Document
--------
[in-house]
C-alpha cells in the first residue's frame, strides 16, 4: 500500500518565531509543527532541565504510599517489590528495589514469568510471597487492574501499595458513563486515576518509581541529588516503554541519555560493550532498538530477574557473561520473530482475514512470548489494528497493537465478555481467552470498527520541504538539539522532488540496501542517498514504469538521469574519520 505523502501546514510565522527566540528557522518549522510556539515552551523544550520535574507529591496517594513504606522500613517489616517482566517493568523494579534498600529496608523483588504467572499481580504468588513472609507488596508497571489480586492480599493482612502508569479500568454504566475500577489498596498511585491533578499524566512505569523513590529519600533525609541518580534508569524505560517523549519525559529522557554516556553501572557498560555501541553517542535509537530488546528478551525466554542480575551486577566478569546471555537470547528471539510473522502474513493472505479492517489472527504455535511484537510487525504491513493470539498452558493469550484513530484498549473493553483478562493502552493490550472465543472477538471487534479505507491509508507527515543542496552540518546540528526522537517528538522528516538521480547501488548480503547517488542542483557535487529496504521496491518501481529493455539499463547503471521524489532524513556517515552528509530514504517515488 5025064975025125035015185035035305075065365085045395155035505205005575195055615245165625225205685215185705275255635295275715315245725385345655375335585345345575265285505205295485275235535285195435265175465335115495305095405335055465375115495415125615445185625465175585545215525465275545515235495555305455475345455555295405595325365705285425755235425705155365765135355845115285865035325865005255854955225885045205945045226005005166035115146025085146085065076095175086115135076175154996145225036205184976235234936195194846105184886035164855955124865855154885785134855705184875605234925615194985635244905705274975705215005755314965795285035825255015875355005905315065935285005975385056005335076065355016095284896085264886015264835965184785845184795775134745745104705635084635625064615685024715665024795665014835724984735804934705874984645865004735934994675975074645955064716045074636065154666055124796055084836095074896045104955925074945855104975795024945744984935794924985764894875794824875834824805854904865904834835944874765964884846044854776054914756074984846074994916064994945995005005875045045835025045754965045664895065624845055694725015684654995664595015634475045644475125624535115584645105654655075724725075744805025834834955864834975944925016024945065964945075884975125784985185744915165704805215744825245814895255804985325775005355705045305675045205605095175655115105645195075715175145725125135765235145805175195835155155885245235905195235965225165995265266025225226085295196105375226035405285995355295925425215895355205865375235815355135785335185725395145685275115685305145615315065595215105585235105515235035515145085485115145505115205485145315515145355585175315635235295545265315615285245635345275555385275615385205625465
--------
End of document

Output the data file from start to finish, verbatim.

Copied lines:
[in-house]
C-alpha cells in the first residue's frame, strides 16, 4: 500500500518565531509543527532541565504510599517489590528495589514469568510471597487492574501499595458513563486515576518509581541529588516503554541519555560493550532498538530477574557473561520473530482475514512470548489494528497493537465478555481467552470498527520541504538539539522532488540496501542517498514504469538521469574519520 505523502501546514510565522527566540528557522518549522510556539515552551523544550520535574507529591496517594513504606522500613517489616517482566517493568523494579534498600529496608523483588504467572499481580504468588513472609507488596508497571489480586492480599493482612502508569479500568454504566475500577489498596498511585491533578499524566512505569523513590529519600533525609541518580534508569524505560517523549519525559529522557554516556553501572557498560555501541553517542535509537530488546528478551525466554542480575551486577566478569546471555537470547528471539510473522502474513493472505479492517489472527504455535511484537510487525504491513493470539498452558493469550484513530484498549473493553483478562493502552493490550472465543472477538471487534479505507491509508507527515543542496552540518546540528526522537517528538522528516538521480547501488548480503547517488542542483557535487529496504521496491518501481529493455539499463547503471521524489532524513556517515552528509530514504517515488 5025064975025125035015185035035305075065365085045395155035505205005575195055615245165625225205685215185705275255635295275715315245725385345655375335585345345575265285505205295485275235535285195435265175465335115495305095405335055465375115495415125615445185625465175585545215525465275545515235495555305455475345455555295405595325365705285425755235425705155365765135355845115285865035325865005255854955225885045205945045226005005166035115146025085146085065076095175086115135076175154996145225036205184976235234936195194846105184886035164855955124865855154885785134855705184875605234925615194985635244905705274975705215005755314965795285035825255015875355005905315065935285005975385056005335076065355016095284896085264886015264835965184785845184795775134745745104705635084635625064615685024715665024795665014835724984735804934705874984645865004735934994675975074645955064716045074636065154666055124796055084836095074896045104955925074945855104975795024945744984935794924985764894875794824875834824805854904865904834835944874765964884846044854776054914756074984846074994916064994945995005005875045045835025045754965045664895065624845055694725015684654995664595015634475045644475125624535115584645105654655075724725075744805025834834955864834975944925016024945065964945075884975125784985185744915165704805215744825245814895255804985325775005355705045305675045205605095175655115105645195075715175145725125135765235145805175195835155155885245235905195235965225165995265266025225226085295196105375226035405285995355295925425215895355205865375235815355135785335185725395145685275115685305145615315065595215105585235105515235035515145085485115145505115205485145315515145355585175315635235295545265315615285245635345275555385275615385205625465